Spread love everywhere you go. Let no one come to you without leaving happier. 

-Mother Teresa


There are people in this world who just make you happy. Being around them raises endorphins and inspires hopefulness. They are natural born doers. Everything that is interesting to them is something to be studied, assimilated, processed and reimagined in their own inventive and creative way. They tackle new things with a gusto that looks like a train whizzing by to the rest of us. Before we even know what is happening, they are publishing a book on it.

Kaye England is one of those world-class doers. Her contagious energy gives lift to those who are “thinking about it.” Whatever the ‘it’ is that others are thinking about, Kaye is doing. In her life she has become a well-known quilter and teacher of quilting with many published books on the subject. She’s a gardener, farmer, goat and llama breeder, writer, interior decorator, scrap booker, and fabric designer. At various times, she was also the owner of five different retail shops. These are but a few of her accomplishments. I have to take a nap after just listing these achievements. To Kaye however, these are not accomplishments, just the way she lives her life. She doesn’t set out to achieve. She sets out to explore what interests her and she has a way of taking it to the next level! In the process she inspires all who know her and are lucky enough to be part of her world. Her presence in a room lightens moods and encourages activity.

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“Letting go gives us freedom, and freedom is the only condition for happiness. If, in our hearts, we still cling to anything- anger, anxiety, or possessions- we cannot be free.”  – Thich Nhat Hanh

When Lori Rewick Simon bought a vintage trailer in June of 2011 she had no idea that this “project trailer” would “save” her. Life was good. As the National Director of the nonprofit group, Casting for Recovery, she enjoyed an active outdoor lifestyle in her transplanted home of Vermont. A native Californian who frequently moved as a child, Lori was accustomed to change and easily adapted to it. If there was a negative side to the frequent moves, it was that Lori developed a strong desire for perfection in all that she set out to do.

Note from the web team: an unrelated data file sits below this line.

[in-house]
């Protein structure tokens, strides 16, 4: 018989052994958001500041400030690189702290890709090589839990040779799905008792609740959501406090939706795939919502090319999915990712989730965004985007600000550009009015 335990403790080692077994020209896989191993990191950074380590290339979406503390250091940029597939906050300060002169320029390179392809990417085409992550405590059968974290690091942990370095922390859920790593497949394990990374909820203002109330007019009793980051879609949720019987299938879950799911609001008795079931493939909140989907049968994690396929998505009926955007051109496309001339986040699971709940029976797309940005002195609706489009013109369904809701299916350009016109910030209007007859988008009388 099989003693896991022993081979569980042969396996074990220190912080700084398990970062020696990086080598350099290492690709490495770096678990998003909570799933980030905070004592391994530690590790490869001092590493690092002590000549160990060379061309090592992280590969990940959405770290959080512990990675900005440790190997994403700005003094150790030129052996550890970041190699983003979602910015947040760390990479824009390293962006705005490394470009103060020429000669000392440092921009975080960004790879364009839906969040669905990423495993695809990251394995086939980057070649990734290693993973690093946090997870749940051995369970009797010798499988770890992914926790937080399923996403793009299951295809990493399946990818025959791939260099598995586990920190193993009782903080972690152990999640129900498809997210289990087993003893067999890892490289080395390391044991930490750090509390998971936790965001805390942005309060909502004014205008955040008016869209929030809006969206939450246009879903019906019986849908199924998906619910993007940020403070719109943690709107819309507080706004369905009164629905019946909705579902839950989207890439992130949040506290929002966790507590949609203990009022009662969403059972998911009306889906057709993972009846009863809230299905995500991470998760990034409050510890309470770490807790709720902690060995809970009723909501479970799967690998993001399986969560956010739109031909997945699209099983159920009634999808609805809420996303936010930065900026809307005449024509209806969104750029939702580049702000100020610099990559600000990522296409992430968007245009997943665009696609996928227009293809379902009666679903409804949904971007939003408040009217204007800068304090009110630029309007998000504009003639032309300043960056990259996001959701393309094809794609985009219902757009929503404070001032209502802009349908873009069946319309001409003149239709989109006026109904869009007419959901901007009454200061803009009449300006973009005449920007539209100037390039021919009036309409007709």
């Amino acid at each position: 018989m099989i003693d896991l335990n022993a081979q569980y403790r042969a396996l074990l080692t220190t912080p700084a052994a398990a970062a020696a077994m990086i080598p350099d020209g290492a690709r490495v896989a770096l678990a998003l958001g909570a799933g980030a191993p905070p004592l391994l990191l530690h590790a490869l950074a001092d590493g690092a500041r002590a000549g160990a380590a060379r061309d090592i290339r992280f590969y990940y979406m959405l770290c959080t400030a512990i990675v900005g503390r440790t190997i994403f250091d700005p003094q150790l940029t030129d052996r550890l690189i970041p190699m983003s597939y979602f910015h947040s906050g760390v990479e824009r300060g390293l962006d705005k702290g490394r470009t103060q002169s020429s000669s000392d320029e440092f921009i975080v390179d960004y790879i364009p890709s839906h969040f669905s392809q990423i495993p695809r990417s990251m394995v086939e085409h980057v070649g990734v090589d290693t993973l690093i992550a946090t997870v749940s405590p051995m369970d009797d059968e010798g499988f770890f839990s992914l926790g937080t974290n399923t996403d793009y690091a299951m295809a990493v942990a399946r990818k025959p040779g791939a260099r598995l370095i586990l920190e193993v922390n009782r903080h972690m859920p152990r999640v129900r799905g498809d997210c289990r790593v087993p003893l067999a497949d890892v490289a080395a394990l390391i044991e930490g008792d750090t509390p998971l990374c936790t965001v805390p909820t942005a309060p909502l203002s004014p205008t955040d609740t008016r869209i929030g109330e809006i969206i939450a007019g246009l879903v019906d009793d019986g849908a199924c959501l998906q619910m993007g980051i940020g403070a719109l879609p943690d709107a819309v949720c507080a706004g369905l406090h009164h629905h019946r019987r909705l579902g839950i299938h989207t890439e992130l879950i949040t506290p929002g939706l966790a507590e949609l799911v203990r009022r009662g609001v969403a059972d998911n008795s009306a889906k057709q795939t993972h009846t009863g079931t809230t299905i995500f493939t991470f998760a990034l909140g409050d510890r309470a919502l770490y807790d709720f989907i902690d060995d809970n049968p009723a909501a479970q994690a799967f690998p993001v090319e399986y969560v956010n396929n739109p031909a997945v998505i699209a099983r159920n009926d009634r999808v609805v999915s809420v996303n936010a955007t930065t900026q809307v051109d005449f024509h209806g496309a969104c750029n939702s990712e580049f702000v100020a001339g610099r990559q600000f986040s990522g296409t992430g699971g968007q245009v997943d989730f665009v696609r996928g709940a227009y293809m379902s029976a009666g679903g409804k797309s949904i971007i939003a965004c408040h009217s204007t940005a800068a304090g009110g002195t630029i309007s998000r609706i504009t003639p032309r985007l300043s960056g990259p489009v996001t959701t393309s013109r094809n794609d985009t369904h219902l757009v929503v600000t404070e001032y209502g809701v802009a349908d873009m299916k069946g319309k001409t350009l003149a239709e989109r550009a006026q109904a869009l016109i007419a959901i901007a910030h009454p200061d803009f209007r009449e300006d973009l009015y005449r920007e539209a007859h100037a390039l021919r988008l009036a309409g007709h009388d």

A professional photographer with an MA in photography from the Hallmark Institute of Photography, she had aspired to become a photographer for National Geographic. Finding that a difficult position to secure, she drifted in to teaching high school photography and then in to yearbook sales. At a time in her life when she was reevaluating her priorities she discovered a class being taught at her church entitled, “Abundant.”  The class was a 16-week commitment and focused on crystalizing what really matters in life and living your life in an “abundant” manner. It was then that Lori made the decision to get out of sales and move to nonprofit work. With the support of her husband, John, and their children Charlie Chelsea, Lori made the career change. Her first job was with the March of Dimes in Phoenix. Her continued advancement eventually meant moving to Montana. This new location gave Lori ample opportunity to indulge in two of her favorite hobbies; fly fishing and horseback riding.